A leaked set of Microsoft memos, sometimes referred to as “evangelism is war“, reveals Microsoft’s intent to use analysts, consultants and grassroots support to serve as mouthpieces. The habit carries on to this date [1, 2, 3, 4].
Such damning evidence is just one among many such antirtrust exhibits that were presented in Iowa where Microsoft quickly settled to avoid conviction. While the following story has little or nothing to do with Novell and patent deals, you may wish to be aware of Microsoft’s use of the BSA as a propaganda tool. Essentially, the BSA another mouthpiece, not just a policeman.
A recent Associated Press story highlighted the fact that 90 percent of the $13 million collected by the BSA in 2006 came from small businesses. Since 1993 the group has collected an estimated $89 million in damages from businesses on behalf of its members, every penny of which it keeps. ‘I don’t know of a business where you can get away with raiding a customer with armed marshals and expect them to continue to do business with you…’ said [Sterling] Ball, who shifted his company to open source software after the raid.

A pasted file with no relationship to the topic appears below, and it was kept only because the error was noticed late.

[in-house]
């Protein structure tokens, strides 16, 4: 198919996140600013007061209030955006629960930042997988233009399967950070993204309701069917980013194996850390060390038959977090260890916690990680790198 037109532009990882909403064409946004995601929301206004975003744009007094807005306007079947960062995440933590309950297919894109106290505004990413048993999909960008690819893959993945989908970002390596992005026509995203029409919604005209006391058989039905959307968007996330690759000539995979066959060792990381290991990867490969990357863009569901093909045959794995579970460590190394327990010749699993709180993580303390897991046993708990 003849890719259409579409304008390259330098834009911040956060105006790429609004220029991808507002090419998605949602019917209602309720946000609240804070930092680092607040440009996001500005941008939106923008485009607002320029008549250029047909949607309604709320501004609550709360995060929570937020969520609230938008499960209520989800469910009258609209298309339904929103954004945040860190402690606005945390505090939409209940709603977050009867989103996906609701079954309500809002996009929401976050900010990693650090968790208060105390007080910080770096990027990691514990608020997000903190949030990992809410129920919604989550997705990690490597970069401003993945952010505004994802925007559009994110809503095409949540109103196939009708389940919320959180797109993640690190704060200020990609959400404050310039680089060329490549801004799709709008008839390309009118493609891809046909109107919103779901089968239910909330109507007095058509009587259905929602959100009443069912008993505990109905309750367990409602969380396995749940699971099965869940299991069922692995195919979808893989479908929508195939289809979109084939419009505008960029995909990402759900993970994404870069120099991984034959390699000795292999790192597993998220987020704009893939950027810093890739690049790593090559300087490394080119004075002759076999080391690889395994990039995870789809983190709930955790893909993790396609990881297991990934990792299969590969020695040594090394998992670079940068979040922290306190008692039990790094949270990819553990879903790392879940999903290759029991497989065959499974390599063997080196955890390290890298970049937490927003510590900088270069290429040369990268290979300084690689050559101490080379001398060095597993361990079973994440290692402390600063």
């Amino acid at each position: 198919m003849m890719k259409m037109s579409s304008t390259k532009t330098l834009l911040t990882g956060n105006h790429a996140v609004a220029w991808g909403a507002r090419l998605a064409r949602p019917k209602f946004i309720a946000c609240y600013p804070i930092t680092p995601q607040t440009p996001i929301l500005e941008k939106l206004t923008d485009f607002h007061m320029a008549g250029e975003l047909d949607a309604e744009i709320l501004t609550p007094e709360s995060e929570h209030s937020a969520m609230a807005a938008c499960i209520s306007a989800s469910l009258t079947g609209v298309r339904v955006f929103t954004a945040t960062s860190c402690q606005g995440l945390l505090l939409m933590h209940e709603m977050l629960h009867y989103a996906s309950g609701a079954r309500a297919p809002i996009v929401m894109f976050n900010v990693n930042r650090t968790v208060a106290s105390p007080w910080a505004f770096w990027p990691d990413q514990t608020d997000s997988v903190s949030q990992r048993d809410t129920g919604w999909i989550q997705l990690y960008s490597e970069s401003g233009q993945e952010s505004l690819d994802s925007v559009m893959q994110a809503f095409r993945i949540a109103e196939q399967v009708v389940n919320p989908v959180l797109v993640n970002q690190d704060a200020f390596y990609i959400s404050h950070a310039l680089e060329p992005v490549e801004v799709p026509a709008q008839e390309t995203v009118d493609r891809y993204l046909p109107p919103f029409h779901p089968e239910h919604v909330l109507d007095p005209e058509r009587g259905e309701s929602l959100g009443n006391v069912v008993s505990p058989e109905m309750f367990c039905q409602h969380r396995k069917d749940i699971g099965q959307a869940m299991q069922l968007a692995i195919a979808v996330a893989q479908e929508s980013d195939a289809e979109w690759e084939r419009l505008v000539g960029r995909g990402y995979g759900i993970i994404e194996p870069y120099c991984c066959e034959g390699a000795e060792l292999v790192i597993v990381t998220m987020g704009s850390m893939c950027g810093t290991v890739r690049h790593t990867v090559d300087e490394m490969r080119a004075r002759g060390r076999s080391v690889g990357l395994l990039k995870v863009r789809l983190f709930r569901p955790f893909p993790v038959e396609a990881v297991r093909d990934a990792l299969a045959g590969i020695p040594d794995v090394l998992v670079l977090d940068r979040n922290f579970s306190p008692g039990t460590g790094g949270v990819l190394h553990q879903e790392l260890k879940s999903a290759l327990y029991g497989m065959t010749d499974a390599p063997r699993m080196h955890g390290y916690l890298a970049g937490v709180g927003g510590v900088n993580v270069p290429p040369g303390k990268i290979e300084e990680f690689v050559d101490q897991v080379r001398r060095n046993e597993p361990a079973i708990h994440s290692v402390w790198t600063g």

This interesting story came just shortly after this report, which is of course a form of propaganda whose purpose is to grease up lawmakers. Mind the use of words like “pirates” and “steal” to describe copyright infringement. It’s about demonisation.
Software pirates put sizeable dent in UK economy
The Business Software Alliance (BSA) claimed today in its annual “Global Software Piracy Study” – which was carried out by analyst firm IDC – that a reduction in counterfeit software by ten per cent over four years could add an extra £4.46bn to Blighty’s economy.
Remember IDC? Yes, it’s a Microsoft ‘pal’ [1, 2], whose moneyflow includes that of Bill Gates. He is apparently a big investor, so the occasional anti-Free software messages are hardly surprising. Many more links covering the BSA-Microsoft situation/arrangement are here. The MPAA was caught engaging in similar tricks just weeks ago, but that’s another story. The pay-to-say industry is of great relevance to this site because it still strives to convince people that the Novell-Microsoft deal was a good idea. █